Neil Offen: Too smart for my own good
I always said I would never get any complicated, cutting-edge, intricate, high-flying new technological gimmick. And then I got a microwave.
Now I’ve become an even worse traitor to those of us who have preferred to continue to live in 1957 — I’ve gotten a smartphone, a phone so smart it only rarely will condescend to make phone calls. It’s much too busy doing lots of other things. I’m not exactly sure what those things are.
What I do know is that this is a phone that is much smarter than I am. It got into better schools. It had a higher GPA.
Which is unfortunate, since I’m the one who has to figure out how it works.
It came with a manual. The manual was brief. It said, “Hello. Welcome to your new smartphone! Everybody else has figured out how to work it without a big, fat, printed manual, so we figure you can, too!”
The first thing I could figure out is that the smartphone required thumbs. I thought this was terrific, since I am, in fact, all thumbs. Turns out, it wants smart thumbs — thumbs that can efxtivelie type out wdso wirthaut mikng typhos. Thumbs that got into better schools.
The new smartphone also requires non-linear thinking. That’s the only kind of thinking I do, when I do any thinking, so I thought it would be easy to use my new smartphone to check my email, listen to my music, send texts, learn to ice skate, take photos, get directions, run for elective office, edit video, play the opening riff to “(I Can’t Get No) Satisfaction” and travel to New Jersey, all at the same time.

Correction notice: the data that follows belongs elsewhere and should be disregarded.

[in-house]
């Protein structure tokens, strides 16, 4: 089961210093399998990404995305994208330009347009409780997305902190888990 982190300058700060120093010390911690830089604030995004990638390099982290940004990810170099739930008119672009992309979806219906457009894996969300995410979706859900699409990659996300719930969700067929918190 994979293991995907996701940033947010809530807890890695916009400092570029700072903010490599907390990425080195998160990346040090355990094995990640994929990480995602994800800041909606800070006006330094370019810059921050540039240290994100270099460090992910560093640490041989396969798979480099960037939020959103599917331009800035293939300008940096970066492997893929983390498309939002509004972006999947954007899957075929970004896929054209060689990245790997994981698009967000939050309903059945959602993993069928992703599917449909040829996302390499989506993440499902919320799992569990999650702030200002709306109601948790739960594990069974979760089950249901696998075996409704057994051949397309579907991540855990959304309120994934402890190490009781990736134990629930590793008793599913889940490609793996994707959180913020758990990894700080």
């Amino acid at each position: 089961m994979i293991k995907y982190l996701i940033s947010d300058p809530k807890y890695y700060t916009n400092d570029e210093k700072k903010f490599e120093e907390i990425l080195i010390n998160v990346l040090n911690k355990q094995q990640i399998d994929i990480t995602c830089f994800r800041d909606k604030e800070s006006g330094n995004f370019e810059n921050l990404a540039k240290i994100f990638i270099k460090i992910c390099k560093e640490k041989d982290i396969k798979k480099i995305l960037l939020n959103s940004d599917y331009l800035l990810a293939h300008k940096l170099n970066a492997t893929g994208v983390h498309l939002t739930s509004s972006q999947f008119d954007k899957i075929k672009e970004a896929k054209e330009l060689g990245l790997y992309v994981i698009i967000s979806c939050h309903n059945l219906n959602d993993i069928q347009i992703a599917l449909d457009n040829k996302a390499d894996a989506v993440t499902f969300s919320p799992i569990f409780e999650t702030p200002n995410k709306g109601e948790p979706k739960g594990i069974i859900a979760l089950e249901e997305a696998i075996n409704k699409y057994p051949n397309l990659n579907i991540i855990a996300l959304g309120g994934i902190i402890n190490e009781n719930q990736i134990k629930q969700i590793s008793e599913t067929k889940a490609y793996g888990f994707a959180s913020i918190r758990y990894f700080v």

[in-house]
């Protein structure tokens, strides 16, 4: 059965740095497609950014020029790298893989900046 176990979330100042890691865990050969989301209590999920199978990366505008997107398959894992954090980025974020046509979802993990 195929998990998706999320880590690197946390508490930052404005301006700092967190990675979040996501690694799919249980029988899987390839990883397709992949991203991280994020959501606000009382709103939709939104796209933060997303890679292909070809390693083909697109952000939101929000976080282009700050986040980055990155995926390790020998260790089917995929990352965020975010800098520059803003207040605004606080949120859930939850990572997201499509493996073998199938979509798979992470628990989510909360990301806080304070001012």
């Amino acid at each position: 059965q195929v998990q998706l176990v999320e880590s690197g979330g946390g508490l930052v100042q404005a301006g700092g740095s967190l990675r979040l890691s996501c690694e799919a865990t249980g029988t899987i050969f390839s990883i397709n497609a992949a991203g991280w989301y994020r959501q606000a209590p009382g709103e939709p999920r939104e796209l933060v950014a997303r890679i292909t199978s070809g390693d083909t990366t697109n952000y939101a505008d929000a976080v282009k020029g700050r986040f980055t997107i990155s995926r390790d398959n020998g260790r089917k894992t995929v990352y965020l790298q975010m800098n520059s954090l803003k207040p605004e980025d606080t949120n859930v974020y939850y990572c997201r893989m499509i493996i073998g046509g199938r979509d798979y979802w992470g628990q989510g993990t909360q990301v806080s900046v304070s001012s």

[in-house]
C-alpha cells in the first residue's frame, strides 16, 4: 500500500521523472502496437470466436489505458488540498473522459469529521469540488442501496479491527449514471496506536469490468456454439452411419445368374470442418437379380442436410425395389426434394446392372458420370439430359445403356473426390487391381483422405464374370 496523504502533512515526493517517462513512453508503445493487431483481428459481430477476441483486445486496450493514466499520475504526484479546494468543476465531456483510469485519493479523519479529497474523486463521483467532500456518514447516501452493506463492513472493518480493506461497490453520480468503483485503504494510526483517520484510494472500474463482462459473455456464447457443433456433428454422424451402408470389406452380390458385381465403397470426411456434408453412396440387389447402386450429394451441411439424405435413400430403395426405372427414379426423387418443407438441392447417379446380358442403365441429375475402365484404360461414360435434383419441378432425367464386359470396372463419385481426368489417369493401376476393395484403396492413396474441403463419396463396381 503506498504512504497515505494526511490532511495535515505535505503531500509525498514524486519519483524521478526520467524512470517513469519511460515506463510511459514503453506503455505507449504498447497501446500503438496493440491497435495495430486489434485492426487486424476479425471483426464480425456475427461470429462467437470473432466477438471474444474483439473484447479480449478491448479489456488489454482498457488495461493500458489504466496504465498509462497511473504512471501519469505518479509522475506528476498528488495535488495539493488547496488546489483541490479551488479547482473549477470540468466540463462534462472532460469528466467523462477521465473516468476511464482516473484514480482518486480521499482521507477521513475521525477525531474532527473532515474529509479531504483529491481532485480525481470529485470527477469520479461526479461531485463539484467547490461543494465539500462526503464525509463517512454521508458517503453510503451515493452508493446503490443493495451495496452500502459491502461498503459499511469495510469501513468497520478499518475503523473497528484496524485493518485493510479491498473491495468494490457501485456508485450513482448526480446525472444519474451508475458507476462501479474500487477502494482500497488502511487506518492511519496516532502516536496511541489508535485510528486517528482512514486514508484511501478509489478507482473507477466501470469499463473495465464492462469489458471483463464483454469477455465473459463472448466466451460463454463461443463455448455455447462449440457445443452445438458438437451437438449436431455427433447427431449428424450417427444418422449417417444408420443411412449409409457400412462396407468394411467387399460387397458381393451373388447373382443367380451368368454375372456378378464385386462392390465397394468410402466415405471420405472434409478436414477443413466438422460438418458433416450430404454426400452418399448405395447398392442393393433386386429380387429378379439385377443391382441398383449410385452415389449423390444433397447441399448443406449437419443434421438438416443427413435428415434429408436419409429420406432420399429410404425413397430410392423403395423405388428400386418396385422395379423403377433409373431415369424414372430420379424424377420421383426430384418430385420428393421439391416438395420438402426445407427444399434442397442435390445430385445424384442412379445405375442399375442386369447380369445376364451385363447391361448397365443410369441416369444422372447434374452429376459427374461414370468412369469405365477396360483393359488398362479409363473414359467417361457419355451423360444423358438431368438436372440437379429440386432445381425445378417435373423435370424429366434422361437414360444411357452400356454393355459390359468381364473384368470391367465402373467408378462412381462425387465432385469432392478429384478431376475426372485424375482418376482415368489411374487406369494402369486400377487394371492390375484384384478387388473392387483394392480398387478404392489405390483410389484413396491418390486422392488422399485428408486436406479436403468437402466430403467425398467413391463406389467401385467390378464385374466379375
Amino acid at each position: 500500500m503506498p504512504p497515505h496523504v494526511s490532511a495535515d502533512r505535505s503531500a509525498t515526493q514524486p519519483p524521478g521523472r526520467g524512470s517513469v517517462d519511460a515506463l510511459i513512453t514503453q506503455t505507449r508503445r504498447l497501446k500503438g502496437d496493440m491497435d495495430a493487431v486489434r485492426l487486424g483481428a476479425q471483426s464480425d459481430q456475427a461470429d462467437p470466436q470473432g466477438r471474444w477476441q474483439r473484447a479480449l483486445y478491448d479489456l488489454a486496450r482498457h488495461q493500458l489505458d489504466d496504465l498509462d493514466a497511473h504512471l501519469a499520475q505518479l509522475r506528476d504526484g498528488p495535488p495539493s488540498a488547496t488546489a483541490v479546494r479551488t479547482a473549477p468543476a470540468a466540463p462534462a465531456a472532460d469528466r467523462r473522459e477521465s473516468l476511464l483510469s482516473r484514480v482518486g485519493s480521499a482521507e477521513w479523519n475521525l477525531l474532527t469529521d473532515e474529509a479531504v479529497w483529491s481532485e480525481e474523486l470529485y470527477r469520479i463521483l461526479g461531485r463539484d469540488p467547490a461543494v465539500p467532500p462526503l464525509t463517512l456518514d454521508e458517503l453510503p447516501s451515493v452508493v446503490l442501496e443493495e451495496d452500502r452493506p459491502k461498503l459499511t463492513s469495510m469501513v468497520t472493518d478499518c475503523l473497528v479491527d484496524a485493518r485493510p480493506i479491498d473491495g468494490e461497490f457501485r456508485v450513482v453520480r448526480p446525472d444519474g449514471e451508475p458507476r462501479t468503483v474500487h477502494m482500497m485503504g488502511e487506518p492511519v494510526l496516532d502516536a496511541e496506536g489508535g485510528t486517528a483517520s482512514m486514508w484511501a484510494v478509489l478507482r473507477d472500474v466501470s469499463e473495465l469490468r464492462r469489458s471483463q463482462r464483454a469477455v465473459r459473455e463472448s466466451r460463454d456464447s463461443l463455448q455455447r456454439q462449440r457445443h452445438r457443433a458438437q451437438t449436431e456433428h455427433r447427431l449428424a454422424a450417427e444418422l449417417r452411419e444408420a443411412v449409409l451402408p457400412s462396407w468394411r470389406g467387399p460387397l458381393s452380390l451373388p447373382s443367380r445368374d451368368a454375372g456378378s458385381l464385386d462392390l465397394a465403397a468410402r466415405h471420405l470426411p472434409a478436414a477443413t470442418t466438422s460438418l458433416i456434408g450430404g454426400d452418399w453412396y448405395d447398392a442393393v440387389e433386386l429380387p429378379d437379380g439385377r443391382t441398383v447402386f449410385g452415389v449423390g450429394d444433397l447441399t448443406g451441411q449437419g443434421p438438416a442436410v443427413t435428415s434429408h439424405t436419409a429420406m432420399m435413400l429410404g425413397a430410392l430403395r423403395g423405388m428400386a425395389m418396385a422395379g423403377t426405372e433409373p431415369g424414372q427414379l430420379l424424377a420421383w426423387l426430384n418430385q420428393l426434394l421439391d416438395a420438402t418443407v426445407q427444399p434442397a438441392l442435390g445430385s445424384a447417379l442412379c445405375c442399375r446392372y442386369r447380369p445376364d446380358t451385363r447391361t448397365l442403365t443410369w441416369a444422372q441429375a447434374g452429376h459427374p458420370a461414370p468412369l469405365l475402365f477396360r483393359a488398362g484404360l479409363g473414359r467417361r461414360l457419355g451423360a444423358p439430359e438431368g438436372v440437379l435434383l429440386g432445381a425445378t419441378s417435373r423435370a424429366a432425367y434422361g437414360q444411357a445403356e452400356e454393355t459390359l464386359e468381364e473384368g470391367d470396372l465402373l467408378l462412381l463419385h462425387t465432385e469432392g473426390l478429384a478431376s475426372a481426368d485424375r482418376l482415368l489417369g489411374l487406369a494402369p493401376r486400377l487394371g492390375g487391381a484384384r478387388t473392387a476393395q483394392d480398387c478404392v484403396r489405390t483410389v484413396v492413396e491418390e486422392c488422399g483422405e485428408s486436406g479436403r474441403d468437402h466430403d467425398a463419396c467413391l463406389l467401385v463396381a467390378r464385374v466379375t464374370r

In fact, you can only do all of those things when you turn the phone on. Of course, the only way you can turn the phone on is to figure out where the turn-on button is. The only way you can figure out where the turn-on button is is to find the turn-on app.
“Apps,” I was able to figure out, is short for appendixes, which are vestigial, that is, part of an ancient religion, and no longer necessary, so you can have them out if your insurance will cover the surgery.
My smartphone has lots of apps, including apps for finding out where the nearest vegetarian knitting stores are, apps that track how many calories you eat even if you, yourself, are not counting those that come from chocolate, apps that can alphabetize all your appointments with the Secretary of Homeland Security, apps that will allow you to go directly to another app that will organize all your apps, and apps that track how many times you can use the term “app” in a very long sentence.
Now that I’ve learned about apps, improved my linear thinking and honed my thumbs, I think I’m ready for my smartphone. I just have to figure out how to plug it into my microwave.
Neil Offen can be reached at firstname.lastname@example.org or by telephone at 919-419-6646.